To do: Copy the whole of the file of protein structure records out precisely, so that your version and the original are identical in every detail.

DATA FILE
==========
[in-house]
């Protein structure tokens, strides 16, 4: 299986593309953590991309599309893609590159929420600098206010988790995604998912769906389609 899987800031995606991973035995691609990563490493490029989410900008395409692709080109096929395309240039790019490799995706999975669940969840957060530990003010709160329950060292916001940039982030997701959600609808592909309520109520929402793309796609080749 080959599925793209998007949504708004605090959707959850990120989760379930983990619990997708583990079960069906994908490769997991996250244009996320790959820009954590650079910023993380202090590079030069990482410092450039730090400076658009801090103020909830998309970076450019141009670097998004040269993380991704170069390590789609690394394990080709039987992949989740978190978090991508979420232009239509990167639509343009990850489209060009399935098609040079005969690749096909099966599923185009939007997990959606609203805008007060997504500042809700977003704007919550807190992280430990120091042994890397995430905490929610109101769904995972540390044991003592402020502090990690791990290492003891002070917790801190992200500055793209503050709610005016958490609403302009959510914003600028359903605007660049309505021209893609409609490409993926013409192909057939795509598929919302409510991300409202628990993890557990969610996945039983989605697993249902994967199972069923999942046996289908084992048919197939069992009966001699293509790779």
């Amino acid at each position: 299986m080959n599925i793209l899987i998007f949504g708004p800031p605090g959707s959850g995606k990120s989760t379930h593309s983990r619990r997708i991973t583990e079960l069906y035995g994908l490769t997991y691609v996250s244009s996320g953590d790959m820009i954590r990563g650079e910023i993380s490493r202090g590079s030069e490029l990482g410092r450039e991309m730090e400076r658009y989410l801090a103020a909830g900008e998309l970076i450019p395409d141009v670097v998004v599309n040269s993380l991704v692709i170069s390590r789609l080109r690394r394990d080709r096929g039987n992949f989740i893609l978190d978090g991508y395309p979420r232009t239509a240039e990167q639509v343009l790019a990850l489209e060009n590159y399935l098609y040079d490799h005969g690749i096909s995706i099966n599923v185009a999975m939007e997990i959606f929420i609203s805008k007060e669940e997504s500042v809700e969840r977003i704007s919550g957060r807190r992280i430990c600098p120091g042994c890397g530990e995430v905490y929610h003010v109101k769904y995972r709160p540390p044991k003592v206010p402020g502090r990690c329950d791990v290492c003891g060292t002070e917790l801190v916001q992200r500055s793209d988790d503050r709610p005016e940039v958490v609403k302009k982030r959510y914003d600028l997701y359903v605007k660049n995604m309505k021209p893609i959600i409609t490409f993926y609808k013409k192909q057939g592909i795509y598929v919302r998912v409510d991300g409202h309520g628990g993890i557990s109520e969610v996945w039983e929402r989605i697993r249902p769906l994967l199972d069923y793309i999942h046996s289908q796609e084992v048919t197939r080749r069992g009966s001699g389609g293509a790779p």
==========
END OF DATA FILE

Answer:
[in-house]
């Protein structure tokens, strides 16, 4: 299986593309953590991309599309893609590159929420600098206010988790995604998912769906389609 899987800031995606991973035995691609990563490493490029989410900008395409692709080109096929395309240039790019490799995706999975669940969840957060530990003010709160329950060292916001940039982030997701959600609808592909309520109520929402793309796609080749 080959599925793209998007949504708004605090959707959850990120989760379930983990619990997708583990079960069906994908490769997991996250244009996320790959820009954590650079910023993380202090590079030069990482410092450039730090400076658009801090103020909830998309970076450019141009670097998004040269993380991704170069390590789609690394394990080709039987992949989740978190978090991508979420232009239509990167639509343009990850489209060009399935098609040079005969690749096909099966599923185009939007997990959606609203805008007060997504500042809700977003704007919550807190992280430990120091042994890397995430905490929610109101769904995972540390044991003592402020502090990690791990290492003891002070917790801190992200500055793209503050709610005016958490609403302009959510914003600028359903605007660049309505021209893609409609490409993926013409192909057939795509598929919302409510991300409202628990993890557990969610996945039983989605697993249902994967199972069923999942046996289908084992048919197939069992009966001699293509790779």
């Amino acid at each position: 299986m080959n599925i793209l899987i998007f949504g708004p800031p605090g959707s959850g995606k990120s989760t379930h593309s983990r619990r997708i991973t583990e079960l069906y035995g994908l490769t997991y691609v996250s244009s996320g953590d790959m820009i954590r990563g650079e910023i993380s490493r202090g590079s030069e490029l990482g410092r450039e991309m730090e400076r658009y989410l801090a103020a909830g900008e998309l970076i450019p395409d141009v670097v998004v599309n040269s993380l991704v692709i170069s390590r789609l080109r690394r394990d080709r096929g039987n992949f989740i893609l978190d978090g991508y395309p979420r232009t239509a240039e990167q639509v343009l790019a990850l489209e060009n590159y399935l098609y040079d490799h005969g690749i096909s995706i099966n599923v185009a999975m939007e997990i959606f929420i609203s805008k007060e669940e997504s500042v809700e969840r977003i704007s919550g957060r807190r992280i430990c600098p120091g042994c890397g530990e995430v905490y929610h003010v109101k769904y995972r709160p540390p044991k003592v206010p402020g502090r990690c329950d791990v290492c003891g060292t002070e917790l801190v916001q992200r500055s793209d988790d503050r709610p005016e940039v958490v609403k302009k982030r959510y914003d600028l997701y359903v605007k660049n995604m309505k021209p893609i959600i409609t490409f993926y609808k013409k192909q057939g592909i795509y598929v919302r998912v409510d991300g409202h309520g628990g993890i557990s109520e969610v996945w039983e929402r989605i697993r249902p769906l994967l199972d069923y793309i999942h046996s289908q796609e084992v048919t197939r080749r069992g009966s001699g389609g293509a790779p």